Movie Review – Lost Girls and Love Hotels
Category : Movie Review
Director: William Olsson
Lost Girls and Love Hotels is part Earthquake Bird, part White Bird in a Blizzard, a weird combination of angsty, birdy movies that’s definitely not worth trying to figure out. It’s a genre that makes little sense; American Girl in Foreign Country living in Self Abuse on her way to Finding Love. It’s simply questionable, like who was this movie crafted for and why was it made at all? Most of the handful of people who actually made time to see this film last year didn’t like it, and the reasons are as simply as they are few; it just isn’t well-made, well-acted, or well-intentioned.
Margaret lives in Tokyo because she wants to be as far away from the life she was leading as is humanly possible. She likes being alone, or says she does anyway, but she spends her nights getting drunk and getting screwed, filling the emptiness within her that threatens to tear her apart. When she falls for a powerful stranger, who turns out to be some sort of rich gangster, she has, for a fleeting moment, some hope that her life can involve someone else and can turn out …happy? But nothing gold can stay, and was it even that shiny in the first place.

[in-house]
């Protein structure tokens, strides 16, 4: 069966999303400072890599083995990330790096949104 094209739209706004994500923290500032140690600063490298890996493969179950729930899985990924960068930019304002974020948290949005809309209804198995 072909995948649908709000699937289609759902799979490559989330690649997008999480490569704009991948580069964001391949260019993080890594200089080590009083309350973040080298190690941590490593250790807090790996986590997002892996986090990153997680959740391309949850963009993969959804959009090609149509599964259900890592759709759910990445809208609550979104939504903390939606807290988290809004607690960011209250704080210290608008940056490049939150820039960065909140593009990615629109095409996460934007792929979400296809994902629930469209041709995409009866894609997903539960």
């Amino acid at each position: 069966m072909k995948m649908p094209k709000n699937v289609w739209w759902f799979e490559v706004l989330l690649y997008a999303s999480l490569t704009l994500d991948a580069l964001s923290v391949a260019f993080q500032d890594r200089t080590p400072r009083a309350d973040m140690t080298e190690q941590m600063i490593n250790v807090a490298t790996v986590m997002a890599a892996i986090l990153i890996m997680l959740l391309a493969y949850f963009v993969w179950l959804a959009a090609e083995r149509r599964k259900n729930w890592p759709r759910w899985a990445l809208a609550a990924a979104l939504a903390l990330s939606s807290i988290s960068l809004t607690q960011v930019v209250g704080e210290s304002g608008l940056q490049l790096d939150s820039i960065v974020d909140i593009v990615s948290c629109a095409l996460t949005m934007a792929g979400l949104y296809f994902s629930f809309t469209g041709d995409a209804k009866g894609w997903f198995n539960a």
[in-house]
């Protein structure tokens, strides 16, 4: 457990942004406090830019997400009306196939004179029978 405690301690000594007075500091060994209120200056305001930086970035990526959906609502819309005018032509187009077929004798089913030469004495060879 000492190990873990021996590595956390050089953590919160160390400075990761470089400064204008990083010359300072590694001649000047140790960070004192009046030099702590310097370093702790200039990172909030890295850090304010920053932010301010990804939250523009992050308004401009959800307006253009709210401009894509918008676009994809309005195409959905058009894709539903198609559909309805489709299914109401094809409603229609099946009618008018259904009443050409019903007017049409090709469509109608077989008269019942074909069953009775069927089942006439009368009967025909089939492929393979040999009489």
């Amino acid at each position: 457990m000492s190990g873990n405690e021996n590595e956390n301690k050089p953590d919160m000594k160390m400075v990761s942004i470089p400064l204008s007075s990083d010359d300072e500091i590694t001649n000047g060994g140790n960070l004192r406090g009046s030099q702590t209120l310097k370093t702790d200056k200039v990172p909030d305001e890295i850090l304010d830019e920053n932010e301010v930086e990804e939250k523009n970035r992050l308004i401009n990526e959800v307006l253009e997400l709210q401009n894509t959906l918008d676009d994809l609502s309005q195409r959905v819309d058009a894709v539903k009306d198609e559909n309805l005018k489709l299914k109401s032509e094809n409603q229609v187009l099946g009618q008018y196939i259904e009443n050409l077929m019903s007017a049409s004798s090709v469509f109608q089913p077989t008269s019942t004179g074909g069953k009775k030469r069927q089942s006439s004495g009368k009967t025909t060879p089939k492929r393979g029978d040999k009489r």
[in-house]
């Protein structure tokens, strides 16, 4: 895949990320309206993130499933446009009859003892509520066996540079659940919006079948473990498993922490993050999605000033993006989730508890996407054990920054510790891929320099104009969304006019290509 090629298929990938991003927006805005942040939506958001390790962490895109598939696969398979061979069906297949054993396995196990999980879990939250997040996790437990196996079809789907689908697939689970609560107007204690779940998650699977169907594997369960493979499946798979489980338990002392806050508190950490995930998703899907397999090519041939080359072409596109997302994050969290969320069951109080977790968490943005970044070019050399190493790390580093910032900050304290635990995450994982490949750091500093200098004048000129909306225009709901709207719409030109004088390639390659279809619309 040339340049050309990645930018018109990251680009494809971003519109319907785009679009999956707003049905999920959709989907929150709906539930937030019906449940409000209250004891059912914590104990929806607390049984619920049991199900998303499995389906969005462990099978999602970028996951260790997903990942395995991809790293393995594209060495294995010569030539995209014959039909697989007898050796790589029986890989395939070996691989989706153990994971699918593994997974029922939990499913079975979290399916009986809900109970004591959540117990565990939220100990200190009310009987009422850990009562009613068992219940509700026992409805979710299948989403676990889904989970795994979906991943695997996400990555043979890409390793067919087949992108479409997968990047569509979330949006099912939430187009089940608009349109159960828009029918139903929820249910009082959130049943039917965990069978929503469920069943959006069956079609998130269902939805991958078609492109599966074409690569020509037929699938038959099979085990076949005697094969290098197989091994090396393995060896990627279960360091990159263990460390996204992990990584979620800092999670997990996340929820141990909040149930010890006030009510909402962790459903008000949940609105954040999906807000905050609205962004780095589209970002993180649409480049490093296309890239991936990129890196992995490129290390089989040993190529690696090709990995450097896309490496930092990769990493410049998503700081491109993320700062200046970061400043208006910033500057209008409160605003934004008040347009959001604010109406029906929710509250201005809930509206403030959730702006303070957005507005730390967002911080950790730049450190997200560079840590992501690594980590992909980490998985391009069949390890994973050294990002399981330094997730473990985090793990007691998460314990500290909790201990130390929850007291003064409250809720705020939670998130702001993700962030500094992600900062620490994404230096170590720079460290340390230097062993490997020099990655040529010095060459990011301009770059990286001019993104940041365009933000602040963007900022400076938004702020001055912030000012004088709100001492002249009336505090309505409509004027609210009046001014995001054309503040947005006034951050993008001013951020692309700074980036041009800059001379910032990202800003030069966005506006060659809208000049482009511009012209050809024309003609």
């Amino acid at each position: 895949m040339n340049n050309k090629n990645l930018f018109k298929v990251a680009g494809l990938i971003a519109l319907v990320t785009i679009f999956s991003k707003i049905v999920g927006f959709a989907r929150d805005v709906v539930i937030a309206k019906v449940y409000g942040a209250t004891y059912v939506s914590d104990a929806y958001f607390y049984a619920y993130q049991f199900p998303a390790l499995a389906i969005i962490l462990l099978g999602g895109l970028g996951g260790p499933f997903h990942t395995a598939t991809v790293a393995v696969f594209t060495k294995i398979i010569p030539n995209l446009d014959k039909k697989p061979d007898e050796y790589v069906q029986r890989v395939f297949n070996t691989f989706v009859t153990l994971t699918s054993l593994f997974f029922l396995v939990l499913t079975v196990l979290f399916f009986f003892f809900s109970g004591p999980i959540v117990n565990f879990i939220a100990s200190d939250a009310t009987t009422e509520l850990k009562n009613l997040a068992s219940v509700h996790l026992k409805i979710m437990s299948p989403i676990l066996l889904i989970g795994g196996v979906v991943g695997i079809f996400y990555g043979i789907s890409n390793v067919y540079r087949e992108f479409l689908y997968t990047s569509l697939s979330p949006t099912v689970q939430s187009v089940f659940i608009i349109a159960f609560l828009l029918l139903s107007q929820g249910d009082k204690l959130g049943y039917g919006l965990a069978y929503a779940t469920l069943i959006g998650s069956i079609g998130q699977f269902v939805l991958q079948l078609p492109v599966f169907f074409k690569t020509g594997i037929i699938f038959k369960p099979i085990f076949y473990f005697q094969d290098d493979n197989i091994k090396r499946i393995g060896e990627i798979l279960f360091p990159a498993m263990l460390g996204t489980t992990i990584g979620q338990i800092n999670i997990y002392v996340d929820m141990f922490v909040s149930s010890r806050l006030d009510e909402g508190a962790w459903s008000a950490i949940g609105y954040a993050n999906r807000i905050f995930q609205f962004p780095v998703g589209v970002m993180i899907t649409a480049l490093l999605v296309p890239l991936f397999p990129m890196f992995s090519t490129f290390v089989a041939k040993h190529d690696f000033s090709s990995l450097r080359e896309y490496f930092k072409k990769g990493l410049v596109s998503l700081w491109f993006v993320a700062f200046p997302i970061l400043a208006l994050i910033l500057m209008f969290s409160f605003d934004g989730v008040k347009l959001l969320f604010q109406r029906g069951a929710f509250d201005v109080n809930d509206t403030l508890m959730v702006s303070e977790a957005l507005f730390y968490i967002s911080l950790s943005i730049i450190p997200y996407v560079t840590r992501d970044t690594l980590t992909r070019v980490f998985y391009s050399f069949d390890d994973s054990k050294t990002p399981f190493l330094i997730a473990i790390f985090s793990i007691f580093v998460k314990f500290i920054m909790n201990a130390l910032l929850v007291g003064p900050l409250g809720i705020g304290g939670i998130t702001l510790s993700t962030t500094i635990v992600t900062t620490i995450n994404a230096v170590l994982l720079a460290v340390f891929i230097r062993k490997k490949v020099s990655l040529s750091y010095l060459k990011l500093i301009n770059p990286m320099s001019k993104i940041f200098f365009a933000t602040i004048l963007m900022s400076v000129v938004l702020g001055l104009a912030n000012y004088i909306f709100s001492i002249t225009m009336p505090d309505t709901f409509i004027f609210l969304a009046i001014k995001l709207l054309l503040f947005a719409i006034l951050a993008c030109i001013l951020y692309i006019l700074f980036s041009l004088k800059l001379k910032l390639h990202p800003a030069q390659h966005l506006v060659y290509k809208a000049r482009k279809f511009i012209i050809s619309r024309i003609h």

Alexandra Daddario does what many young actresses have done before; goes adult to show her range and to show fearlessness. More power to her, some times audiences need to be snapped out of the preconceived notions we have, need a good smack to remind us that these women are artists, not mannequins. It seems odd, perhaps, to get naked to do that, but I actually see the point; bare it all, show that you’re ready for anything, give us something grown up to let us know that you’re here to work. Hollywood should do the same with men, that’s my only problem with it, and then there’s the sad fact that this isn’t a guaranteed recipe for success, which I guess is a bigger issue. Daddario only comes across as desperate here, not decadent, and the film fails to deliver any passion or power, resulting in a joint disaster that’s among the very worst of the year. It’s a slow, dark, depressing look at existence, one that simply isn’t artistically fashioned well enough to impress past the somber surface. We need more from dramas this twisted, maybe a little more reality, or perhaps only more talent.
My rating: ★ ★ ☆ ☆ ☆